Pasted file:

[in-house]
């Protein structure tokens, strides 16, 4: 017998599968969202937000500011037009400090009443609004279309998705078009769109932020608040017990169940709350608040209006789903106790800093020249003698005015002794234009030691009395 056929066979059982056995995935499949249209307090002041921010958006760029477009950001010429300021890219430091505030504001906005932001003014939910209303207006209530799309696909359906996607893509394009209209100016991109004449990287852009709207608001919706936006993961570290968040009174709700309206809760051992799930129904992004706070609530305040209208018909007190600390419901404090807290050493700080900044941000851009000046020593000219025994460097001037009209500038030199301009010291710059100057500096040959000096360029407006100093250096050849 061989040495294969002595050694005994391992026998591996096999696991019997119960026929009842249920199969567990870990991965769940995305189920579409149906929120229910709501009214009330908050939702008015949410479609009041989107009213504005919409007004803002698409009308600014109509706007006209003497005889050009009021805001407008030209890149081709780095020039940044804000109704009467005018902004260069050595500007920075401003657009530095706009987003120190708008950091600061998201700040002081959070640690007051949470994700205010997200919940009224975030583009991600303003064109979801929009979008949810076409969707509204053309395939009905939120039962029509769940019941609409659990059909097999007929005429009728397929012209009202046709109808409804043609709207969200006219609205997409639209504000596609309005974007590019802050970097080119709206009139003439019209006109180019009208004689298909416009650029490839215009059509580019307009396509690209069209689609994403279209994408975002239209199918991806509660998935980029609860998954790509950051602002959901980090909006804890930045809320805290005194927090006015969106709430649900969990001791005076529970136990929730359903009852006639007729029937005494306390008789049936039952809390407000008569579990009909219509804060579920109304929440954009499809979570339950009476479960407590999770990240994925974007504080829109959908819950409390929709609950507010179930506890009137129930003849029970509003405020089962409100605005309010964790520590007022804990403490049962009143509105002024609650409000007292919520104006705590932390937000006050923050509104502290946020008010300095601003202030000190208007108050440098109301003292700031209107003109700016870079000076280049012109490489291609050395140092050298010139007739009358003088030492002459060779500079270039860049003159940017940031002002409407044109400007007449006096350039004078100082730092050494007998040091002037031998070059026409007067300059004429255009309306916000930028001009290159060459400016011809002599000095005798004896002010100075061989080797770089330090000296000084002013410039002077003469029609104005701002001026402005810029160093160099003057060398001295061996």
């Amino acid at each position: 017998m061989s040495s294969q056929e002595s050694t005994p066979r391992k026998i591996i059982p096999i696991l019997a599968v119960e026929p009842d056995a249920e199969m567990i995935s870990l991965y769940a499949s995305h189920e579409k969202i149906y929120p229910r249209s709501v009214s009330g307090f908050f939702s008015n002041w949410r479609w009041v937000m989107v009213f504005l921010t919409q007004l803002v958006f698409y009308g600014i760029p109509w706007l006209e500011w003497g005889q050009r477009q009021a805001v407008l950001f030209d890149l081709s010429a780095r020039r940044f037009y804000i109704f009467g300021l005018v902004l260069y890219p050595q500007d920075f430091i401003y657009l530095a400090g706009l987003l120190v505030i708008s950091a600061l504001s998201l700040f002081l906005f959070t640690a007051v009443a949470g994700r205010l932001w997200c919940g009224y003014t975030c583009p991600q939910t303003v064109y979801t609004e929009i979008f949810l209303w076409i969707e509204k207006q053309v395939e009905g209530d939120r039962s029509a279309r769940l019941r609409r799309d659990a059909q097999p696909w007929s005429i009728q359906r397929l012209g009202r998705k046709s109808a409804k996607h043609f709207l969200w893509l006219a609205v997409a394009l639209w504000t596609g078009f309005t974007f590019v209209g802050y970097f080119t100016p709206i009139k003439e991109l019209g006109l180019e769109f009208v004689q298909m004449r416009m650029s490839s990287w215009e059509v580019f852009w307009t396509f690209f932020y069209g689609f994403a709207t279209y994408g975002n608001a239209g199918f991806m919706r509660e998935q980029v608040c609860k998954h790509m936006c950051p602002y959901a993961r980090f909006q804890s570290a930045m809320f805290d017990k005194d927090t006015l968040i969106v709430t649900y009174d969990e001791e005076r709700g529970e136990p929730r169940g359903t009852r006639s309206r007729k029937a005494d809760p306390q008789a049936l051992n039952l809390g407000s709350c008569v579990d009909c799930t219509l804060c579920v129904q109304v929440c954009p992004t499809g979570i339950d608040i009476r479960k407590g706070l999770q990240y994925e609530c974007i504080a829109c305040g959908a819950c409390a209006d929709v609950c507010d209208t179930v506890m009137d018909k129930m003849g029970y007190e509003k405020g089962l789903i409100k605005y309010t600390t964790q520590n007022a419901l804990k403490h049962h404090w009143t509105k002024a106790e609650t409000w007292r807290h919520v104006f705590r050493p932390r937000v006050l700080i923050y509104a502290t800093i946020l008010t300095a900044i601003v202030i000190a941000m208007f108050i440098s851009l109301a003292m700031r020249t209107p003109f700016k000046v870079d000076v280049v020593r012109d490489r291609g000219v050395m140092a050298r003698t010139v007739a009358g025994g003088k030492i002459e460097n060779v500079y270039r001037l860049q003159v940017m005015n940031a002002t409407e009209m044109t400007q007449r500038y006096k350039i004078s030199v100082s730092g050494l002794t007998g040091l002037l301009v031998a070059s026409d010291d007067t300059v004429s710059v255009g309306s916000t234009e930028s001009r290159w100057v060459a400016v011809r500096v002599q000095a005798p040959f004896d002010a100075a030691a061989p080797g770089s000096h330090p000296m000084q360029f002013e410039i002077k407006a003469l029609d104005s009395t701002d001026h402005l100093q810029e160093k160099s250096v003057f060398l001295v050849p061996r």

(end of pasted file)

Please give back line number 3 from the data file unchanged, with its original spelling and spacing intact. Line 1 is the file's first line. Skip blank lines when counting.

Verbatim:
């Amino acid at each position: 017998m061989s040495s294969q056929e002595s050694t005994p066979r391992k026998i591996i059982p096999i696991l019997a599968v119960e026929p009842d056995a249920e199969m567990i995935s870990l991965y769940a499949s995305h189920e579409k969202i149906y929120p229910r249209s709501v009214s009330g307090f908050f939702s008015n002041w949410r479609w009041v937000m989107v009213f504005l921010t919409q007004l803002v958006f698409y009308g600014i760029p109509w706007l006209e500011w003497g005889q050009r477009q009021a805001v407008l950001f030209d890149l081709s010429a780095r020039r940044f037009y804000i109704f009467g300021l005018v902004l260069y890219p050595q500007d920075f430091i401003y657009l530095a400090g706009l987003l120190v505030i708008s950091a600061l504001s998201l700040f002081l906005f959070t640690a007051v009443a949470g994700r205010l932001w997200c919940g009224y003014t975030c583009p991600q939910t303003v064109y979801t609004e929009i979008f949810l209303w076409i969707e509204k207006q053309v395939e009905g209530d939120r039962s029509a279309r769940l019941r609409r799309d659990a059909q097999p696909w007929s005429i009728q359906r397929l012209g009202r998705k046709s109808a409804k996607h043609f709207l969200w893509l006219a609205v997409a394009l639209w504000t596609g078009f309005t974007f590019v209209g802050y970097f080119t100016p709206i009139k003439e991109l019209g006109l180019e769109f009208v004689q298909m004449r416009m650029s490839s990287w215009e059509v580019f852009w307009t396509f690209f932020y069209g689609f994403a709207t279209y994408g975002n608001a239209g199918f991806m919706r509660e998935q980029v608040c609860k998954h790509m936006c950051p602002y959901a993961r980090f909006q804890s570290a930045m809320f805290d017990k005194d927090t006015l968040i969106v709430t649900y009174d969990e001791e005076r709700g529970e136990p929730r169940g359903t009852r006639s309206r007729k029937a005494d809760p306390q008789a049936l051992n039952l809390g407000s709350c008569v579990d009909c799930t219509l804060c579920v129904q109304v929440c954009p992004t499809g979570i339950d608040i009476r479960k407590g706070l999770q990240y994925e609530c974007i504080a829109c305040g959908a819950c409390a209006d929709v609950c507010d209208t179930v506890m009137d018909k129930m003849g029970y007190e509003k405020g089962l789903i409100k605005y309010t600390t964790q520590n007022a419901l804990k403490h049962h404090w009143t509105k002024a106790e609650t409000w007292r807290h919520v104006f705590r050493p932390r937000v006050l700080i923050y509104a502290t800093i946020l008010t300095a900044i601003v202030i000190a941000m208007f108050i440098s851009l109301a003292m700031r020249t209107p003109f700016k000046v870079d000076v280049v020593r012109d490489r291609g000219v050395m140092a050298r003698t010139v007739a009358g025994g003088k030492i002459e460097n060779v500079y270039r001037l860049q003159v940017m005015n940031a002002t409407e009209m044109t400007q007449r500038y006096k350039i004078s030199v100082s730092g050494l002794t007998g040091l002037l301009v031998a070059s026409d010291d007067t300059v004429s710059v255009g309306s916000t234009e930028s001009r290159w100057v060459a400016v011809r500096v002599q000095a005798p040959f004896d002010a100075a030691a061989p080797g770089s000096h330090p000296m000084q360029f002013e410039i002077k407006a003469l029609d104005s009395t701002d001026h402005l100093q810029e160093k160099s250096v003057f060398l001295v050849p061996r």